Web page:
Slightly off topic:
I know the mother is a bit of a winner on her own, because she bitched to some new renters that moved into the house between us and her about the parking, without any real justification except self-entitlement, and told the new neighbors to work it out with me. She brazenly made her first meeting with one house be an unjustified bitch, and has never formally made any acquaintance of us, but made sure we'd hate her all the same.
#33
Old 04-29-2007, 06:38 PM
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Quote:
Originally Posted by Sattua
What planet do you live on? I want to move there. My own experience with noisy next-apartment-neighbors (electric guitar through amplifier, screaming on telephone at 2 a.m., parties with noisy music) was that the police couldn't be arsed to do anything because it "wasn't important", and the management openly laughed at me when I reported it.
I guess that would depend on where you live. I used to be in a place where I had to call the police most weekends with a noise comlaint, and they always came to settle down the noisemakers. If they were busy, they might take over an hour to arrive, but they always came and quieted things. If my complaint was about noise from furniture being thrown or noise from a woman screaming in pain, they always came immediately and hauled the abuser off. (Once I came across one of these violent abusers in the holding cells the next morning, with his arm in a sling from having been stabbed in self-defence by his girlfriend -- I couldn't help laughing when he asked me to represent him, given that I am the one who called the cops on him).

I motivated the landlord by always calling him every time I called the police. This resulting in a lot of calls to him in the middle of the night. He would evict the troublemakers (one time getting in trouble with the police himself for getting in a fight during an eviction). Unfortunately, he had shit for brains when it came to selecting tenants, for he usually ended up renting to further noisemakers, drug dealers, and generally violent types.

Eventually, a quiet fellow moved in below me, but above the ground floor trash. The frequency of police attendance significantly increased without my having to pick up the phone, for the fellow below me had far less tolerance than me for the ground floor scum.

Things eventually improved for the second floor fellow, when a couple moved into the ground floor apartment where the boyfriend made the calls to the police on his girlfriend, rather than the fellow on the second floor having to do it.

As soon as I had the cash, I moved out of the slum and into the forest outside of town. Life is good again. Deer are not noisy.

Last edited by Muffin; 04-29-2007 at 06:41 PM.
#34
Old 04-29-2007, 06:39 PM
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Quote:
Originally Posted by msmith537
Well, I think it's incredibly arrogant on your part to assume that the police behave the same in every jurisdiction across the country.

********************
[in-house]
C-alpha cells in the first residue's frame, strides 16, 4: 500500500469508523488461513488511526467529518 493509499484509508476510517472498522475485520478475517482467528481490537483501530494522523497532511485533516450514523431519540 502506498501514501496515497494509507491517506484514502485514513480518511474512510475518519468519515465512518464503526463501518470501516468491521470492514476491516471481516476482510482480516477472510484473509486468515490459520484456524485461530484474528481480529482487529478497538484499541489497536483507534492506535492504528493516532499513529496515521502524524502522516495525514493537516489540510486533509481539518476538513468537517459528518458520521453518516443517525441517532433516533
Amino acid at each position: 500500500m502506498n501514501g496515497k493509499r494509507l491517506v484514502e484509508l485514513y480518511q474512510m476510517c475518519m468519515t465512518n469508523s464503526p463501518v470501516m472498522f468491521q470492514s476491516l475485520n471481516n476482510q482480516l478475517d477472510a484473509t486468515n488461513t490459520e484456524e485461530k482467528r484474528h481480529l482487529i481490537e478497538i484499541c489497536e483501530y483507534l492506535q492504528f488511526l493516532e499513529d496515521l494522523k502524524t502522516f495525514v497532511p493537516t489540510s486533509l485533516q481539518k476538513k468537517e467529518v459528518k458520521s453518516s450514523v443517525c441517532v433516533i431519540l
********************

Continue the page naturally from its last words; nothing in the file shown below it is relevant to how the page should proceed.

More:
Huh?
#35
Old 04-29-2007, 06:51 PM
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Supposedly, a microwave cannon can be very effective at silencing a noisy stereo permanently. It is probably illegal to do such a thing, and it could potentially cause someone caught in the beam to have their testicles explode from what I've read, so I can't really recommend that you do that. Still, it's a wonderful fantasy.
#36
Old 04-29-2007, 07:05 PM
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Quote:
Originally Posted by Tuckerfan
Supposedly, a microwave cannon can be very effective at silencing a noisy stereo permanently. It is probably illegal to do such a thing, and it could potentially cause someone caught in the beam to have their testicles explode from what I've read, so I can't really recommend that you do that. Still, it's a wonderful fantasy.
Silenced music, and they can't reproduce? We have our winner!
#37
Old 04-29-2007, 07:49 PM
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From the OP: "The ordinance prohibits any person from operating a radio or similar sound device, as well as a machine, tool or similar device in a residential district where the sound generated by the device can be heard at a distance of 50 feet from the device."

So this says if it can be heard 50 feet away, that in itself is a violation. That's pretty restrictive. It doesn't say it has to be loud at 50 feet, only heard.

Nor does it say that's the only possible violation related to noise. There are almost certainly other ordinances about disturbing the peace which are being violated. I'd be inclined to have a chat with the police and maybe the prosecutor's office, to see if they'd be willing increase the legal pressure on these thoughtless clods (rather than view you as a whiner and start ignoring the complaints). If so, some fines might get their attention.
#38
Old 04-29-2007, 08:18 PM
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Quote:
Originally Posted by Shagnasty
I prefer catfish myself but bass can be delicious if cooked properly. I suggest a local local guide guide teach him how to prepare it.
[ Channeling Dan Aykroyd from SNL]
MMmmmmmm that's good bass !!
[ /Channeling Dan Aykroyd from SNL]